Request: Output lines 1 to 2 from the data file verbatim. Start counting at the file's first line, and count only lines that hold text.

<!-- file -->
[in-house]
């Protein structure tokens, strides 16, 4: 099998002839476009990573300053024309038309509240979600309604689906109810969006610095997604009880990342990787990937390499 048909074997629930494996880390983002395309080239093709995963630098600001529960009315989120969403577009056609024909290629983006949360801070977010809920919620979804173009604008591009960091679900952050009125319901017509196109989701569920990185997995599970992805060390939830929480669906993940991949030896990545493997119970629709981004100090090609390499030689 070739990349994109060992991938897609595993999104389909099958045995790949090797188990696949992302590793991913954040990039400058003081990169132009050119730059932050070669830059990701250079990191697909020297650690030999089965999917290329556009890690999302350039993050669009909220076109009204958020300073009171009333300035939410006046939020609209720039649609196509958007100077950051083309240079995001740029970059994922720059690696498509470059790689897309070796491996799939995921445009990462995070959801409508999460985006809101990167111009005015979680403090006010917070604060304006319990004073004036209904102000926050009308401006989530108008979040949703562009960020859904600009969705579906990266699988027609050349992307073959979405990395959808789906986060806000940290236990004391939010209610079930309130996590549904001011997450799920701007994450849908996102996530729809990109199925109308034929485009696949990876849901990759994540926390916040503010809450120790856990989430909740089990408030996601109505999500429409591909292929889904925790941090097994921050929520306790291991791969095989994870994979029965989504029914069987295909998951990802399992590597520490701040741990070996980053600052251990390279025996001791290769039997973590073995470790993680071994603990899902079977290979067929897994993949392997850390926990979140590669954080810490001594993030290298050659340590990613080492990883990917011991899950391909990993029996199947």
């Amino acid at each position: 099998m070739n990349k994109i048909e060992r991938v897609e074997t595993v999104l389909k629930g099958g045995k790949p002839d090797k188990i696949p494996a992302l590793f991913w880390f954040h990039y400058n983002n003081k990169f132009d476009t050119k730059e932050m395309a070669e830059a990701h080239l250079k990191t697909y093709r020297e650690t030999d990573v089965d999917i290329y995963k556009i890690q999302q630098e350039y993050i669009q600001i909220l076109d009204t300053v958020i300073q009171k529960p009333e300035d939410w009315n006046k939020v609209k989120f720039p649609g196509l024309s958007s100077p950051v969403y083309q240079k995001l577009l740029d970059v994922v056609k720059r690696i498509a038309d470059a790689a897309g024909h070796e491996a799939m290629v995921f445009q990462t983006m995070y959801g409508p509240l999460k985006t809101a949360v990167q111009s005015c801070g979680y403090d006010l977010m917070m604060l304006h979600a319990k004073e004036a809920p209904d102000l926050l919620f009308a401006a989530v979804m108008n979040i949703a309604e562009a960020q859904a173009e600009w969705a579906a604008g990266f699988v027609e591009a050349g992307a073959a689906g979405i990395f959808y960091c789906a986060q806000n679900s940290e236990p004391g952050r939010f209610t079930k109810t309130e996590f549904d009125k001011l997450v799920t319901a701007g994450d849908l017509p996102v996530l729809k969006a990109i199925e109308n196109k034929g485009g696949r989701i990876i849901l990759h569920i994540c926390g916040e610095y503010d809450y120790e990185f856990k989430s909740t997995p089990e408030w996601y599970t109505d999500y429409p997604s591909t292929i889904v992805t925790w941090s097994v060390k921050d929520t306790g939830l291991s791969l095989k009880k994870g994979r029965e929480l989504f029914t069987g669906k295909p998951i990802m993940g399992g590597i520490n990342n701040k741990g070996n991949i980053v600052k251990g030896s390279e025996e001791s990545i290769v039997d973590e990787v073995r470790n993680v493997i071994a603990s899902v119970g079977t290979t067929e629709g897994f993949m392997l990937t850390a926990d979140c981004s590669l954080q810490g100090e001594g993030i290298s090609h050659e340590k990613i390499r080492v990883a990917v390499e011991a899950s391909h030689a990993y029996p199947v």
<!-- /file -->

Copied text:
[in-house]
């Protein structure tokens, strides 16, 4: 099998002839476009990573300053024309038309509240979600309604689906109810969006610095997604009880990342990787990937390499 048909074997629930494996880390983002395309080239093709995963630098600001529960009315989120969403577009056609024909290629983006949360801070977010809920919620979804173009604008591009960091679900952050009125319901017509196109989701569920990185997995599970992805060390939830929480669906993940991949030896990545493997119970629709981004100090090609390499030689 070739990349994109060992991938897609595993999104389909099958045995790949090797188990696949992302590793991913954040990039400058003081990169132009050119730059932050070669830059990701250079990191697909020297650690030999089965999917290329556009890690999302350039993050669009909220076109009204958020300073009171009333300035939410006046939020609209720039649609196509958007100077950051083309240079995001740029970059994922720059690696498509470059790689897309070796491996799939995921445009990462995070959801409508999460985006809101990167111009005015979680403090006010917070604060304006319990004073004036209904102000926050009308401006989530108008979040949703562009960020859904600009969705579906990266699988027609050349992307073959979405990395959808789906986060806000940290236990004391939010209610079930309130996590549904001011997450799920701007994450849908996102996530729809990109199925109308034929485009696949990876849901990759994540926390916040503010809450120790856990989430909740089990408030996601109505999500429409591909292929889904925790941090097994921050929520306790291991791969095989994870994979029965989504029914069987295909998951990802399992590597520490701040741990070996980053600052251990390279025996001791290769039997973590073995470790993680071994603990899902079977290979067929897994993949392997850390926990979140590669954080810490001594993030290298050659340590990613080492990883990917011991899950391909990993029996199947």